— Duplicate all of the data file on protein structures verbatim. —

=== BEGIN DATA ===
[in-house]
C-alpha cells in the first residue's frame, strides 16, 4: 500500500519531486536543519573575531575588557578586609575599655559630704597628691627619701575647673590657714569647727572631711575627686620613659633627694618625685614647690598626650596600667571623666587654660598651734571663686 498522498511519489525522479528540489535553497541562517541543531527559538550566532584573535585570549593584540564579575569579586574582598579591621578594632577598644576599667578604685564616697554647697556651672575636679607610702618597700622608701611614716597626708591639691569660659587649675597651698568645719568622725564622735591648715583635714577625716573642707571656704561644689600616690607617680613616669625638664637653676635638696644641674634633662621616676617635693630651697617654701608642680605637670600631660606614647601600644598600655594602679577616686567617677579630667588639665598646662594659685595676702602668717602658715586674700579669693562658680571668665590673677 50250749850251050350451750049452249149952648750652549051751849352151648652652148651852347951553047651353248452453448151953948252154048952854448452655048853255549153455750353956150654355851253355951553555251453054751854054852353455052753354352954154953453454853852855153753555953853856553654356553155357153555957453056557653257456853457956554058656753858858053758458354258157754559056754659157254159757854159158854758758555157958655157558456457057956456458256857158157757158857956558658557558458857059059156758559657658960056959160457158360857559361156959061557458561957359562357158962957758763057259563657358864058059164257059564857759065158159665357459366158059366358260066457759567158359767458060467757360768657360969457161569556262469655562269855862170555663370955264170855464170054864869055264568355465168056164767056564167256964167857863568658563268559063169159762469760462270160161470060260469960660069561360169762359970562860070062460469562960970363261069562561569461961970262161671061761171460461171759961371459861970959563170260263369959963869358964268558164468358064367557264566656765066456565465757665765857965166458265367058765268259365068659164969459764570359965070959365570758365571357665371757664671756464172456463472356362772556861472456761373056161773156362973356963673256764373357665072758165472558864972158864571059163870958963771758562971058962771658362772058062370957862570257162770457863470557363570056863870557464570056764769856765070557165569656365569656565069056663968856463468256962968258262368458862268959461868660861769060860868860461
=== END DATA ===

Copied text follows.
[in-house]
C-alpha cells in the first residue's frame, strides 16, 4: 500500500519531486536543519573575531575588557578586609575599655559630704597628691627619701575647673590657714569647727572631711575627686620613659633627694618625685614647690598626650596600667571623666587654660598651734571663686 498522498511519489525522479528540489535553497541562517541543531527559538550566532584573535585570549593584540564579575569579586574582598579591621578594632577598644576599667578604685564616697554647697556651672575636679607610702618597700622608701611614716597626708591639691569660659587649675597651698568645719568622725564622735591648715583635714577625716573642707571656704561644689600616690607617680613616669625638664637653676635638696644641674634633662621616676617635693630651697617654701608642680605637670600631660606614647601600644598600655594602679577616686567617677579630667588639665598646662594659685595676702602668717602658715586674700579669693562658680571668665590673677 50250749850251050350451750049452249149952648750652549051751849352151648652652148651852347951553047651353248452453448151953948252154048952854448452655048853255549153455750353956150654355851253355951553555251453054751854054852353455052753354352954154953453454853852855153753555953853856553654356553155357153555957453056557653257456853457956554058656753858858053758458354258157754559056754659157254159757854159158854758758555157958655157558456457057956456458256857158157757158857956558658557558458857059059156758559657658960056959160457158360857559361156959061557458561957359562357158962957758763057259563657358864058059164257059564857759065158159665357459366158059366358260066457759567158359767458060467757360768657360969457161569556262469655562269855862170555663370955264170855464170054864869055264568355465168056164767056564167256964167857863568658563268559063169159762469760462270160161470060260469960660069561360169762359970562860070062460469562960970363261069562561569461961970262161671061761171460461171759961371459861970959563170260263369959963869358964268558164468358064367557264566656765066456565465757665765857965166458265367058765268259365068659164969459764570359965070959365570758365571357665371757664671756464172456463472356362772556861472456761373056161773156362973356963673256764373357665072758165472558864972158864571059163870958963771758562971058962771658362772058062370957862570257162770457863470557363570056863870557464570056764769856765070557165569656365569656565069056663968856463468256962968258262368458862268959461868660861769060860868860461